POV-Ray : Newsgroups : povray.advanced-users : Making Patterns with functions : Re: Making Patterns with functions Server Time
22 May 2024 01:42:43 EDT (-0400)
  Re: Making Patterns with functions  
From: Bald Eagle
Date: 6 Jan 2024 10:45:00
Message: <web.6599745fd81b84791f9dae3025979125@news.povray.org>
Thomas de Groot <tho### [at] degrootorg> wrote:

> First of all: a Happy (and POV-Productive) New Year.

Thanks Thomas, I hope to see some more excellent landscapes, textures, or even
just doodles with no particular point behind them.

> I am literally speechless.

Ha!  So was I.  :D  The shader is literally only 6 lines of code.
It still took me a fair amount of time to grope in the pitch black towards a
solution.

The funny thing is, earlier in the day I had been struggling (once more) to make
a simple spiral pattern, and here is a spiral, evenly divided into cells by
spiral arc-length, with different animated spirals in each cell!
I was also really happy that the solution relied on using the fwidth function,
as that lit a fire under my lazy butt to actually implement that in SDL as well.

So now I think I actually have all of the tools to push  forward on coding the
knots in the wood texture, along with the spiral interpolation thing... all
because I was doing something completely unrelated, and juts serendipitously
stumbled upon a shader that was linked from a page I found through an image
search.

> You did an awesome bit of work and I wouldn't
> know where to begin, especially as my mathematical skills are rather
> rudimentary.

You, and Kenneth, and jr have all expressed as much, but I will tell you that
it's less about "knowing" the math, than simply acquiring a "feel" for it - a
sense of what types of things are related to what you're trying to accomplish,
or recognizing what terms in an equation are likely to be related to what parts
of the graph's shape.
Playing with an existing equation can rapidly sort all of that out, even if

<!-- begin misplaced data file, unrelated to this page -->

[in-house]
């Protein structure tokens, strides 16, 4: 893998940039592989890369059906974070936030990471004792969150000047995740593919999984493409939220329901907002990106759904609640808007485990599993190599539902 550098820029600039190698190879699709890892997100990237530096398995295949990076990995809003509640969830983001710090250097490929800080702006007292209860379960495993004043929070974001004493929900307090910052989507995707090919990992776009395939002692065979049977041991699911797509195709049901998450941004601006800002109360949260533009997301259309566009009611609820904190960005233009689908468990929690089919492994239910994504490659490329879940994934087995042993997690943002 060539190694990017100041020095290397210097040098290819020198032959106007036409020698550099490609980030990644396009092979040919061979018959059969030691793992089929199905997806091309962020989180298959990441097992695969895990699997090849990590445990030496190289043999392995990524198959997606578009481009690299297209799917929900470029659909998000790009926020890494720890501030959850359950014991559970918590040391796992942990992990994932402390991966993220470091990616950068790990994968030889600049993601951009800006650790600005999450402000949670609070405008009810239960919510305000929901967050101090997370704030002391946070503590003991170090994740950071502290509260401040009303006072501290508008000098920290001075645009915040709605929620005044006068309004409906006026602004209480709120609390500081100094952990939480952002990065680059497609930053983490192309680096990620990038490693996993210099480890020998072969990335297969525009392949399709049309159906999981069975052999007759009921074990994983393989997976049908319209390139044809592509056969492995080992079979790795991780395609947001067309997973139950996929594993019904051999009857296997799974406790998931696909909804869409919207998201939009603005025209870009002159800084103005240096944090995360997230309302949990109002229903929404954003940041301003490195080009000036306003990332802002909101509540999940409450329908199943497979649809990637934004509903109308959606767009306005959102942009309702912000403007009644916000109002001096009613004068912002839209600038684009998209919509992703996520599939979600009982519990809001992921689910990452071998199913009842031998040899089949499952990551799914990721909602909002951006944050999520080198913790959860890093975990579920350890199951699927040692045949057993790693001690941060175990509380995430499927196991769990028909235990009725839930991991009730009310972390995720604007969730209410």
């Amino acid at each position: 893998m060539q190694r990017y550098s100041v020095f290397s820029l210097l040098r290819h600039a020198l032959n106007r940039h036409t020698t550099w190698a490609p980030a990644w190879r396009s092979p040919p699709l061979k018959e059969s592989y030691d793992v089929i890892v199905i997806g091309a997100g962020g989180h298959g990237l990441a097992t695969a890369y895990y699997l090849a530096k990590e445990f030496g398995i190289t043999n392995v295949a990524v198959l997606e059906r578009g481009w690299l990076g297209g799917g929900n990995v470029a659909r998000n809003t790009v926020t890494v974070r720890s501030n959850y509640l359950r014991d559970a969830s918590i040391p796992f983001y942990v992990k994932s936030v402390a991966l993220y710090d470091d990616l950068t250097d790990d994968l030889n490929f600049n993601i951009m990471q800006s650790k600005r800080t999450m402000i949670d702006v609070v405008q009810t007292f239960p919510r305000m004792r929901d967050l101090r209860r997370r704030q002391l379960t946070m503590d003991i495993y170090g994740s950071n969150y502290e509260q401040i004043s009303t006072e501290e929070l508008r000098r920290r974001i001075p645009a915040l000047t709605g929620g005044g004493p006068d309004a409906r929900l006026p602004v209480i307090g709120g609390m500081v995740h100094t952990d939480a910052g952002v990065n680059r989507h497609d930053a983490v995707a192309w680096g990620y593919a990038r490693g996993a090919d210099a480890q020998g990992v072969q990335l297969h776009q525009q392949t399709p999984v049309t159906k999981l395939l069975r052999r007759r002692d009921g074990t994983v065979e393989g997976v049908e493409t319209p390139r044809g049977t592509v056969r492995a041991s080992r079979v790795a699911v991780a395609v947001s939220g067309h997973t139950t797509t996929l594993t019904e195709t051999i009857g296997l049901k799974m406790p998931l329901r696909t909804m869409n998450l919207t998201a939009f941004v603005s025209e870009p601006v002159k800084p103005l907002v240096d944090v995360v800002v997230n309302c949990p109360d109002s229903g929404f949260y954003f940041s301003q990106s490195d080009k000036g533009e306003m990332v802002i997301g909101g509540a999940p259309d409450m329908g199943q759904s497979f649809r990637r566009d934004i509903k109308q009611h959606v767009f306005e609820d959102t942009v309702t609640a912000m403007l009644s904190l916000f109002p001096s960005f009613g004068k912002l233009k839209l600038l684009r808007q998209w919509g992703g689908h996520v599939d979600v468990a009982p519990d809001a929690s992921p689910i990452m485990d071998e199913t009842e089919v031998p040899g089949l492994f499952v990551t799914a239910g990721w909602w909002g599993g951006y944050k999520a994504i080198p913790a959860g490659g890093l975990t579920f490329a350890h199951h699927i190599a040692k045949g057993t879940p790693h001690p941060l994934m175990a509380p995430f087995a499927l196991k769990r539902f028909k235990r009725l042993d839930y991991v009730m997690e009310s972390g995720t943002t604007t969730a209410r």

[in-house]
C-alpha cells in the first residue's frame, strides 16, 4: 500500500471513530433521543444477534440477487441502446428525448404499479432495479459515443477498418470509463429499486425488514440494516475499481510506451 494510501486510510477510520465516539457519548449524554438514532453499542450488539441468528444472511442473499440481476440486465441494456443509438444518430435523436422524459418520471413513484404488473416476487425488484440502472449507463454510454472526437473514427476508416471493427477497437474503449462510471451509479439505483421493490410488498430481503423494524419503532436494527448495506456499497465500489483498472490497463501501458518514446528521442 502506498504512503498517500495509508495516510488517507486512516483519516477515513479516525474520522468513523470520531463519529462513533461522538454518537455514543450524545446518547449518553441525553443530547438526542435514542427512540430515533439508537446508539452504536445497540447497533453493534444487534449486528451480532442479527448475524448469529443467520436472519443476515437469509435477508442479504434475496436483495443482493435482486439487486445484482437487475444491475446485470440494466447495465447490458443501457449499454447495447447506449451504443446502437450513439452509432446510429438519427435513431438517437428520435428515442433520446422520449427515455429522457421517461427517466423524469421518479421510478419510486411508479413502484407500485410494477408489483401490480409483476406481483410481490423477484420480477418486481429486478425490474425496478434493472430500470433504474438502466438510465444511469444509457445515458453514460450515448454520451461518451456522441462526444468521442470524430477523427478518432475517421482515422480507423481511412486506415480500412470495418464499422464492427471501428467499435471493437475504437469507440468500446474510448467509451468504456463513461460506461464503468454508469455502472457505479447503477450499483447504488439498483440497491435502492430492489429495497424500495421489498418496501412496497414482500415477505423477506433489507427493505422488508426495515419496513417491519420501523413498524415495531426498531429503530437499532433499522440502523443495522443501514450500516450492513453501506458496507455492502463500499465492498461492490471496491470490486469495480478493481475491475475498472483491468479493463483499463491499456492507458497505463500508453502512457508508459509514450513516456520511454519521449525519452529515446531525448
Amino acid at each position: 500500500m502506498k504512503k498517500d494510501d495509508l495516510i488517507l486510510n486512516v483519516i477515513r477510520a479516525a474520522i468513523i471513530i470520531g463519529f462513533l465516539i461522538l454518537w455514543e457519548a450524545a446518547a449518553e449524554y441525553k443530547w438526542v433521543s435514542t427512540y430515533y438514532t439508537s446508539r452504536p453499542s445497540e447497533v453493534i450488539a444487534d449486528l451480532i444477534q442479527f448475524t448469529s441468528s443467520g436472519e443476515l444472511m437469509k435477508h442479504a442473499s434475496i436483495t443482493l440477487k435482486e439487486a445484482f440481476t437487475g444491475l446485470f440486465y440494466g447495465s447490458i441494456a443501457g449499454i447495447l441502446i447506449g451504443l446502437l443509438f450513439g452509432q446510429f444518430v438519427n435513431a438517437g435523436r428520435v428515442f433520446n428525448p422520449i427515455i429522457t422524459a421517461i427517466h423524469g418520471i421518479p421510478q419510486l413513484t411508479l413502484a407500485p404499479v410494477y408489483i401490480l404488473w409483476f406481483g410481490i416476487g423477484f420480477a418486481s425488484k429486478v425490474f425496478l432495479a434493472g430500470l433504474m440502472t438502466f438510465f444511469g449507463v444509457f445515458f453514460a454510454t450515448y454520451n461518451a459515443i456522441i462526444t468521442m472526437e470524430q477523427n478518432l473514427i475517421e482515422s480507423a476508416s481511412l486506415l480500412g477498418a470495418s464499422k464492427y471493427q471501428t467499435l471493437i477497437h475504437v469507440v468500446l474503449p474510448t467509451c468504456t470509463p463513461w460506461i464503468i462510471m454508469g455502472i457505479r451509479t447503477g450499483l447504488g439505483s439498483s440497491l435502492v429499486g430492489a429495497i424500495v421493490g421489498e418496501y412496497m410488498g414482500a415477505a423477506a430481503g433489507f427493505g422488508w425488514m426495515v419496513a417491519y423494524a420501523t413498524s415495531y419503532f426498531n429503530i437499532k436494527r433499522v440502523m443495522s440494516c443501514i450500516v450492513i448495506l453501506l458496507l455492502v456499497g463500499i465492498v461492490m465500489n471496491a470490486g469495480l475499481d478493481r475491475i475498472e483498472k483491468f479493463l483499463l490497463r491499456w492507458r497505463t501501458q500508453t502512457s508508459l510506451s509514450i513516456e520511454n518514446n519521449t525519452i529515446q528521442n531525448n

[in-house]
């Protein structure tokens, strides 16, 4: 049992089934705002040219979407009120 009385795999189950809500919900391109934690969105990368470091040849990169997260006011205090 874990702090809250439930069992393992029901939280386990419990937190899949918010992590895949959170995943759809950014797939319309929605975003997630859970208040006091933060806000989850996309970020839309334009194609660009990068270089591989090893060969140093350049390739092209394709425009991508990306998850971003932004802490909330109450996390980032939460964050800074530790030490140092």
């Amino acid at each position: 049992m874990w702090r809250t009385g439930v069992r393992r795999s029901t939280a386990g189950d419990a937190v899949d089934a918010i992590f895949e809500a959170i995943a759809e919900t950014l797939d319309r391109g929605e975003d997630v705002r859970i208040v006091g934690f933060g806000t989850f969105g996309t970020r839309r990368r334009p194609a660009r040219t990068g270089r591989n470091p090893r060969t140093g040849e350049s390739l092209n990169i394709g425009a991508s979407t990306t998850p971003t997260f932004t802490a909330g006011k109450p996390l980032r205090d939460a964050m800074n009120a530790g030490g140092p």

initially it's all as opaque as obsidian.

> Are you going to provide us with some basic guide lines on
> how to start such experimentation? I guess that would be needed for
> several of us, setting us on our way.

Yes, I started summarizing the things I discovered in a comment section of my
patterns scene, and I'm hoping at some point to make further progress on a
function monograph that I started, specifically with jr and Kenneth in mind.

I think there are several things that have prevented me from successfully coding
some of the patterns that I've tried to reproduce in the past - and that makes
me think that I was probably tantalizingly close, but either I fell into the
trap of convincing myself that "it just couldn't be done", or there were some
finer points of how to visualize what was going on that I was missing.
I'm sure I must have threw away a few equations here & there in this last coding
frenzy, simply because I forgot to subtract the whole thing from y, and so it
just looked like a lot of random static.

I'm finishing up an extended family visit, and have an event to attend later
this evening, but after I get everything settled after that, I ought to have
some uninterrupted hours to devote to doing some more experiments, writing some
educational code, and hopefully finding ways to create some example scenes and
explain things clearly enough so that it's easy enough to follow.

It would actually help a lot to just write out a big list of things that you've
always wondered about, want to do, tried but were confused by, or any other
curiosities and speculations - so that I have a target to aim for.
It's not so much that "you don't know math / were never taught it / don't have
the skills", but WHY certain things are confusing or unknown to you.

Then I can think about what needs explaining, how best to explain it, and what
examples I can code to best illustrate the concepts.  And to be honest, I'm
still at the stage where I don't clearly understand exactly how half of the
stuff I code actually works - so I may do a lot of hand-waving until some of the
smarter people (TOK, Jerome, WFP, Ingo) chime in with explanations or links that
lead me by the nose hairs to enlightenment.

All the best,

- BW


Post a reply to this message

Copyright 2003-2023 Persistence of Vision Raytracer Pty. Ltd.